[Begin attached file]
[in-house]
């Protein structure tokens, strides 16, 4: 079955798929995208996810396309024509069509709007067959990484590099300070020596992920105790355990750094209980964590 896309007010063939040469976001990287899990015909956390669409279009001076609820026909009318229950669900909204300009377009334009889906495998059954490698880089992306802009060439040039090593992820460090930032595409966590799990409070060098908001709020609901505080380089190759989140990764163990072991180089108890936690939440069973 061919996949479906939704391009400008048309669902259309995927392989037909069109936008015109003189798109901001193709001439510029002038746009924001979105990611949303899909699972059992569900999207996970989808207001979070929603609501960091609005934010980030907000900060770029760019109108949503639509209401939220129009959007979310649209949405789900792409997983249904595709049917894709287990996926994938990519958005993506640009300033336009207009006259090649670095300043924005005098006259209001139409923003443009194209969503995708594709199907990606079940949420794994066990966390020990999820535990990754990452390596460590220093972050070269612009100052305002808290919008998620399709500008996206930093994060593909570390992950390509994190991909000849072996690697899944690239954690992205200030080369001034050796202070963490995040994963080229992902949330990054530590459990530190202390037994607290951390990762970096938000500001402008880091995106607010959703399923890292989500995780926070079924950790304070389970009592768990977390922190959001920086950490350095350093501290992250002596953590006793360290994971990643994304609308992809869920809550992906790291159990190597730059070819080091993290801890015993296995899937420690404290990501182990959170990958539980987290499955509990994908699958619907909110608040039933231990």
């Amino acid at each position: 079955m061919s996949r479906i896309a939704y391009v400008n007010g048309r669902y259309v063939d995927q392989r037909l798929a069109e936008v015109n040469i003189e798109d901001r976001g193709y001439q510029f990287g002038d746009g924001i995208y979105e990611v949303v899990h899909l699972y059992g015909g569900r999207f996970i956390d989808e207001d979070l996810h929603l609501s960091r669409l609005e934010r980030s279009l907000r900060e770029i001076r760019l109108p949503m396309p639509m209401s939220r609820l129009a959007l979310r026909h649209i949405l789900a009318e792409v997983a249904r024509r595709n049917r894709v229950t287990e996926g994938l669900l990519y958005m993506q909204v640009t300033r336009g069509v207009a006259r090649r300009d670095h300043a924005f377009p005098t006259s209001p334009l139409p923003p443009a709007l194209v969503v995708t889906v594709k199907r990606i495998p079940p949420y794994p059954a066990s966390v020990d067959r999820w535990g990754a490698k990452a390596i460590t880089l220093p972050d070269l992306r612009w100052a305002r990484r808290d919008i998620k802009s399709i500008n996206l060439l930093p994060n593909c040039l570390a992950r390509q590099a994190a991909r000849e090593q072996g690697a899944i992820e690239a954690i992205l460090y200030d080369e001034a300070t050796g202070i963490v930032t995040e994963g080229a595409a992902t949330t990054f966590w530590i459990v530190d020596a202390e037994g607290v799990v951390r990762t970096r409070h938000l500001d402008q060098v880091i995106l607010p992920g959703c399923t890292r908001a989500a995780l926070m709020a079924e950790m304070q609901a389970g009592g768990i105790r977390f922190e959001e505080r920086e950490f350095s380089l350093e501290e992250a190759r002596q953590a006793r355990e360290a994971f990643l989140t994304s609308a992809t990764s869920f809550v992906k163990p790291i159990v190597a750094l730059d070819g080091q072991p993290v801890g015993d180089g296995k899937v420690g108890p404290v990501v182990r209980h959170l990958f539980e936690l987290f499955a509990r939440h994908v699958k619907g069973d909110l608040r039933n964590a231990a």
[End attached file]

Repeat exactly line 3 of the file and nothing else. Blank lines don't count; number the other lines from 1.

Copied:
């Amino acid at each position: 079955m061919s996949r479906i896309a939704y391009v400008n007010g048309r669902y259309v063939d995927q392989r037909l798929a069109e936008v015109n040469i003189e798109d901001r976001g193709y001439q510029f990287g002038d746009g924001i995208y979105e990611v949303v899990h899909l699972y059992g015909g569900r999207f996970i956390d989808e207001d979070l996810h929603l609501s960091r669409l609005e934010r980030s279009l907000r900060e770029i001076r760019l109108p949503m396309p639509m209401s939220r609820l129009a959007l979310r026909h649209i949405l789900a009318e792409v997983a249904r024509r595709n049917r894709v229950t287990e996926g994938l669900l990519y958005m993506q909204v640009t300033r336009g069509v207009a006259r090649r300009d670095h300043a924005f377009p005098t006259s209001p334009l139409p923003p443009a709007l194209v969503v995708t889906v594709k199907r990606i495998p079940p949420y794994p059954a066990s966390v020990d067959r999820w535990g990754a490698k990452a390596i460590t880089l220093p972050d070269l992306r612009w100052a305002r990484r808290d919008i998620k802009s399709i500008n996206l060439l930093p994060n593909c040039l570390a992950r390509q590099a994190a991909r000849e090593q072996g690697a899944i992820e690239a954690i992205l460090y200030d080369e001034a300070t050796g202070i963490v930032t995040e994963g080229a595409a992902t949330t990054f966590w530590i459990v530190d020596a202390e037994g607290v799990v951390r990762t970096r409070h938000l500001d402008q060098v880091i995106l607010p992920g959703c399923t890292r908001a989500a995780l926070m709020a079924e950790m304070q609901a389970g009592g768990i105790r977390f922190e959001e505080r920086e950490f350095s380089l350093e501290e992250a190759r002596q953590a006793r355990e360290a994971f990643l989140t994304s609308a992809t990764s869920f809550v992906k163990p790291i159990v190597a750094l730059d070819g080091q072991p993290v801890g015993d180089g296995k899937v420690g108890p404290v990501v182990r209980h959170l990958f539980e936690l987290f499955a509990r939440h994908v699958k619907g069973d909110l608040r039933n964590a231990a």